The antioxidant flavonoid anthocyanin found in blueberries has been linked to lower inflammation and the risk of depression. Finally, they contain vitamin C, which may help to alleviate the detrimental effects of stress. Blueberries also contain amounts of resveratrol, an antioxidant pigment that has been linked to relief from depression.


Red Peppers

red peppers
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This fully ripened green pepper packs twice the amount of vitamin C as the unripe variant. Red peppers contain vitamin B6 which helps your brain produce serotonin and norepinephrine, two chemicals that affect your mood.

They are also packed with quercetin, which among other flavonoids, has demonstrated effective stress relief properties, in addition, it also contains luteolin which can be effective against depression.


Coconut Oil

coconut oil helps to boost mental health
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Coconut is a superfood. The oil derived from coconuts has several emerging benefits for your health.

Coconut oil contains one of the most effective fats for reducing depression, memory loss, and stress relief. One of the causes is the MCT fats found in coconut, which bypasses digestion and is absorbed right away. As a result of your brain’s ability to convert them into ketones for fuel, which improves your mood.

These fats also help you focus, fight mental weariness, and keep your blood sugar in check, all of which improve your mood in different ways.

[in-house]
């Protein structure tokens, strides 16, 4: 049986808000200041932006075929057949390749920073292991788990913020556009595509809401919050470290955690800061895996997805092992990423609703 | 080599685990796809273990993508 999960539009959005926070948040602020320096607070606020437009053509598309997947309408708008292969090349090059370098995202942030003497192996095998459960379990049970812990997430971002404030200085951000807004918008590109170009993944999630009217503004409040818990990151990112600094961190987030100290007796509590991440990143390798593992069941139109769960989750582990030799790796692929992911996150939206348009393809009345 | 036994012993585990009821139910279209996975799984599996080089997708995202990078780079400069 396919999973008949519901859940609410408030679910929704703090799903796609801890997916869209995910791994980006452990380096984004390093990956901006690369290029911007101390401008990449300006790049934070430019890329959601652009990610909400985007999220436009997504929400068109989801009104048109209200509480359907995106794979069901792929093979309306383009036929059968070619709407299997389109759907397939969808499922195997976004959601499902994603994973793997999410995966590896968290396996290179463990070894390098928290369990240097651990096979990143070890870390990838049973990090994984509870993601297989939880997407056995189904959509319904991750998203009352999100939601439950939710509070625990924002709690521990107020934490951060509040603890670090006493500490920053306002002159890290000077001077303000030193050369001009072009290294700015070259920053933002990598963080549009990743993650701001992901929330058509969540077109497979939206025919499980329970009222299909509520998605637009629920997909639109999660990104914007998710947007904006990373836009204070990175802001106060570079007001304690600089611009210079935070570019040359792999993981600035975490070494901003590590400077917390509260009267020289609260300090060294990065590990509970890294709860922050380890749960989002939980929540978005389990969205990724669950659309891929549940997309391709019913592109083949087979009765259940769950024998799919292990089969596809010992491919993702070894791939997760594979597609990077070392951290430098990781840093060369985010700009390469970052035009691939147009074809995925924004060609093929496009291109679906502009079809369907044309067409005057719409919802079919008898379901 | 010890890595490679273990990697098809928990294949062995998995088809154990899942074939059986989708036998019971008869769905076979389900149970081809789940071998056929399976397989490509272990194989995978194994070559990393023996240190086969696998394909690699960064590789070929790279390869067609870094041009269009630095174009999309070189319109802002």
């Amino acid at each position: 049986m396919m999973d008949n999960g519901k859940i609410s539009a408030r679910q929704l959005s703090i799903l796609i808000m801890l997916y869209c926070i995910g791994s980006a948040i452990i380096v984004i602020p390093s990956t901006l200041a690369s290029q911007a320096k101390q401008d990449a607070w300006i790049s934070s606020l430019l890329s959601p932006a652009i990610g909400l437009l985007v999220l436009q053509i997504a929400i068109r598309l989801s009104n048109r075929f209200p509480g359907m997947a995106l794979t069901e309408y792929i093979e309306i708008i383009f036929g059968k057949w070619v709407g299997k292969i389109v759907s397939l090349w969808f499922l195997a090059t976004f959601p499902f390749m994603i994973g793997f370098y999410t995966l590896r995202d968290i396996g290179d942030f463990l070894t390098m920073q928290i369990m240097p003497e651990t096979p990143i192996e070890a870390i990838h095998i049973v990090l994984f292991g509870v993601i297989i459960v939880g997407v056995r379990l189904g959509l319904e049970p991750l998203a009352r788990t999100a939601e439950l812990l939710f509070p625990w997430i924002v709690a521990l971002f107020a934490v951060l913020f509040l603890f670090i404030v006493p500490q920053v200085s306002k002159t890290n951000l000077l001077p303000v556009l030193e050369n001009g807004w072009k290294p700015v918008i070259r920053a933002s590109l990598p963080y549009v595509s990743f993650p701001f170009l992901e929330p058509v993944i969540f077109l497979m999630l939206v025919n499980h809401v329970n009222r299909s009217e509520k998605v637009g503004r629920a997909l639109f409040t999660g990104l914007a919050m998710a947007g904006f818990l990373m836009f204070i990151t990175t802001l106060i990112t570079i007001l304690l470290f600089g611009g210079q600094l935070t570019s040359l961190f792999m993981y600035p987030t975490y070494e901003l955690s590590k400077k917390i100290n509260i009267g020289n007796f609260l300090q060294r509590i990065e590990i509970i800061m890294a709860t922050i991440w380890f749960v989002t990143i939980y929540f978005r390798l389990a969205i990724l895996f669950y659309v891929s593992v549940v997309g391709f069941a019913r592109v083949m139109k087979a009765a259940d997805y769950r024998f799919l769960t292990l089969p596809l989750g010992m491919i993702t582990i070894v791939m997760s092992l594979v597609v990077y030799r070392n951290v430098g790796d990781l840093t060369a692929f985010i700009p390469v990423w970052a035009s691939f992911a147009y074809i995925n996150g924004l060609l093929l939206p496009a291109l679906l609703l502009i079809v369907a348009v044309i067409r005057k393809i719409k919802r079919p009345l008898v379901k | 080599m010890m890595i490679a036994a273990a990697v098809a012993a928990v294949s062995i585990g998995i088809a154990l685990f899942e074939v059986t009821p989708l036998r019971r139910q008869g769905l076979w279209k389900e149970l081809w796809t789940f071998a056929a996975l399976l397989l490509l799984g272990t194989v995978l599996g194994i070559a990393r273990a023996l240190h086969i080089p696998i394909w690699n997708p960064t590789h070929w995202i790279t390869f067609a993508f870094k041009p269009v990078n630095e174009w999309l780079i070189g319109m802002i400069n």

Pumpkin Seeds

Pumpkin seeds - fruits and vegetables
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Pumpkin seeds are highly nutritious and packed with powerful antioxidants. The seeds are also a great source of another amino acid, glutamate. This is essential to the synthesis of γ-aminobutyric acid, which is an anti-stress neurochemical that reduces anxiety and the risks of depression.



Asparagus helps boost mental health
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Asparagus is a nutrient-packed vegetable. It is a very good source of fiber, folate, vitamins A, C, E, and K, as well as chromium.

The Folates found in them have helped reduce the risk of depression.

It does this by preventing the accumulation of too much homocysteine in the body. Homocysteine is an amino acid that can obstruct the flow of blood and nutrients to the brain.

Homocysteine can interfere with the production of the feel-good neurotransmitters serotonin, dopamine, and norepinephrine if there is too much of it. Mood, sleep, and appetite are all controlled by these hormones.

Cherry Tomatoes

cherry tomato - fruits and vegetables
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Cherry tomatoes are high in vitamins and minerals that are beneficial to human health. They’re packed with vitamin C, which is important for a variety of bodily activities.

Also, the consistent ingestion of cherry tomatoes is associated with treating depression and Alzheimer’s disease.




Spinach - fruits and vegetables